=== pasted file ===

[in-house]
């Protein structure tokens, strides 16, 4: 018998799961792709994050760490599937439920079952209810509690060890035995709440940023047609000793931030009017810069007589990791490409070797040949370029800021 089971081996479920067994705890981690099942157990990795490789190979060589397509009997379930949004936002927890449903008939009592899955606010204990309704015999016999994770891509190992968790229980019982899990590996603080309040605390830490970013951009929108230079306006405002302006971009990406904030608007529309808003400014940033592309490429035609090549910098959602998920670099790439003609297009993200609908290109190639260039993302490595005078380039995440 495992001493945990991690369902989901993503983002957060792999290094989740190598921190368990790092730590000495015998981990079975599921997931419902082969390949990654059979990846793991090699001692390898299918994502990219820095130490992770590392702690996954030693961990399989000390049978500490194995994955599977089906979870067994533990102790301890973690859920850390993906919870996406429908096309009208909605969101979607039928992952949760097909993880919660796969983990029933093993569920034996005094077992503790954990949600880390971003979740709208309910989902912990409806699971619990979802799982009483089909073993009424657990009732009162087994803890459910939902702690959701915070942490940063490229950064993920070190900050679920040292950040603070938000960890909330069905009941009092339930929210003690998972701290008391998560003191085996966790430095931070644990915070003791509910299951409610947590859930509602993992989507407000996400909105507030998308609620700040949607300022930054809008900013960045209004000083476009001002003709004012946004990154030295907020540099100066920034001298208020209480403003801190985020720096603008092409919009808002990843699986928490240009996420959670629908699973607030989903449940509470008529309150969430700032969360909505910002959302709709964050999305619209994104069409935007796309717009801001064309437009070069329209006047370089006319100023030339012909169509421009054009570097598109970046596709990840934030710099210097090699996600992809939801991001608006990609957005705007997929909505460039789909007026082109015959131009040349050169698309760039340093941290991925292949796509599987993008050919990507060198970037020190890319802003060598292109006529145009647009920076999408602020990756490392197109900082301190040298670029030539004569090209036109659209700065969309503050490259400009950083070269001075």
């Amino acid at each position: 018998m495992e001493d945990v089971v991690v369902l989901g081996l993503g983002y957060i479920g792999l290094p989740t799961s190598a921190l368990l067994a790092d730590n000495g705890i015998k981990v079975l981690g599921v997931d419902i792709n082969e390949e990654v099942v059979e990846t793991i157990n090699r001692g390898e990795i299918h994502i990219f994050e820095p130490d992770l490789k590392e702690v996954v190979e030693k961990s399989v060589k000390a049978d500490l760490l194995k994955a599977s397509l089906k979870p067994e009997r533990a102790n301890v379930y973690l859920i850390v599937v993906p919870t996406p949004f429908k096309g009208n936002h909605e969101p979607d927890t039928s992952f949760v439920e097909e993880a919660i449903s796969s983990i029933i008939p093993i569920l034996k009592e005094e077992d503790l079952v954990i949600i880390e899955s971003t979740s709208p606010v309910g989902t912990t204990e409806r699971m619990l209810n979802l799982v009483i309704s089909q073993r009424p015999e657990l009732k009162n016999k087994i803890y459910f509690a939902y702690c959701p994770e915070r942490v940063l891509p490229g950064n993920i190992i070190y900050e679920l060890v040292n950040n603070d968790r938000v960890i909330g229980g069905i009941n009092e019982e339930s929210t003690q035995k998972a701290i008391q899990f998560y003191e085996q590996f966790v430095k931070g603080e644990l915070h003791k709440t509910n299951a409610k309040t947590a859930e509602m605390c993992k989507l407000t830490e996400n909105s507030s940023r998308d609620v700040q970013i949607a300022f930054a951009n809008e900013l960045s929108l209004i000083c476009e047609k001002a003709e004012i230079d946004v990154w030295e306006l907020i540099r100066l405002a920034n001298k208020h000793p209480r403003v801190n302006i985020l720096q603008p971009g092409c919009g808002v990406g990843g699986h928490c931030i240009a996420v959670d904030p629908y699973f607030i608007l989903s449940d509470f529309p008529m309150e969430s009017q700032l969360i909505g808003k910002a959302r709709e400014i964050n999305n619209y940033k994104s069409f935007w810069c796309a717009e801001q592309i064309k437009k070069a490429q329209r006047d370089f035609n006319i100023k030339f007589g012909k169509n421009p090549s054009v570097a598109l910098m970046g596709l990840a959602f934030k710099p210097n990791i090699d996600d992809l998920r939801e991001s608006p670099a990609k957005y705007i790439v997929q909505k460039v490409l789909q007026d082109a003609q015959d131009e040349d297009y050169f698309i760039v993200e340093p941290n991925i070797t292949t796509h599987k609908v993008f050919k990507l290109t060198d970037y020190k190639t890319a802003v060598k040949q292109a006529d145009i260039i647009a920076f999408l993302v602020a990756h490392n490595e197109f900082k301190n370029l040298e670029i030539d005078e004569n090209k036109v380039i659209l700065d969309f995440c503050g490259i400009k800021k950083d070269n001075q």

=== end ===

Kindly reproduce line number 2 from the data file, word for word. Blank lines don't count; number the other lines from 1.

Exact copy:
């Protein structure tokens, strides 16, 4: 018998799961792709994050760490599937439920079952209810509690060890035995709440940023047609000793931030009017810069007589990791490409070797040949370029800021 089971081996479920067994705890981690099942157990990795490789190979060589397509009997379930949004936002927890449903008939009592899955606010204990309704015999016999994770891509190992968790229980019982899990590996603080309040605390830490970013951009929108230079306006405002302006971009990406904030608007529309808003400014940033592309490429035609090549910098959602998920670099790439003609297009993200609908290109190639260039993302490595005078380039995440 495992001493945990991690369902989901993503983002957060792999290094989740190598921190368990790092730590000495015998981990079975599921997931419902082969390949990654059979990846793991090699001692390898299918994502990219820095130490992770590392702690996954030693961990399989000390049978500490194995994955599977089906979870067994533990102790301890973690859920850390993906919870996406429908096309009208909605969101979607039928992952949760097909993880919660796969983990029933093993569920034996005094077992503790954990949600880390971003979740709208309910989902912990409806699971619990979802799982009483089909073993009424657990009732009162087994803890459910939902702690959701915070942490940063490229950064993920070190900050679920040292950040603070938000960890909330069905009941009092339930929210003690998972701290008391998560003191085996966790430095931070644990915070003791509910299951409610947590859930509602993992989507407000996400909105507030998308609620700040949607300022930054809008900013960045209004000083476009001002003709004012946004990154030295907020540099100066920034001298208020209480403003801190985020720096603008092409919009808002990843699986928490240009996420959670629908699973607030989903449940509470008529309150969430700032969360909505910002959302709709964050999305619209994104069409935007796309717009801001064309437009070069329209006047370089006319100023030339012909169509421009054009570097598109970046596709990840934030710099210097090699996600992809939801991001608006990609957005705007997929909505460039789909007026082109015959131009040349050169698309760039340093941290991925292949796509599987993008050919990507060198970037020190890319802003060598292109006529145009647009920076999408602020990756490392197109900082301190040298670029030539004569090209036109659209700065969309503050490259400009950083070269001075």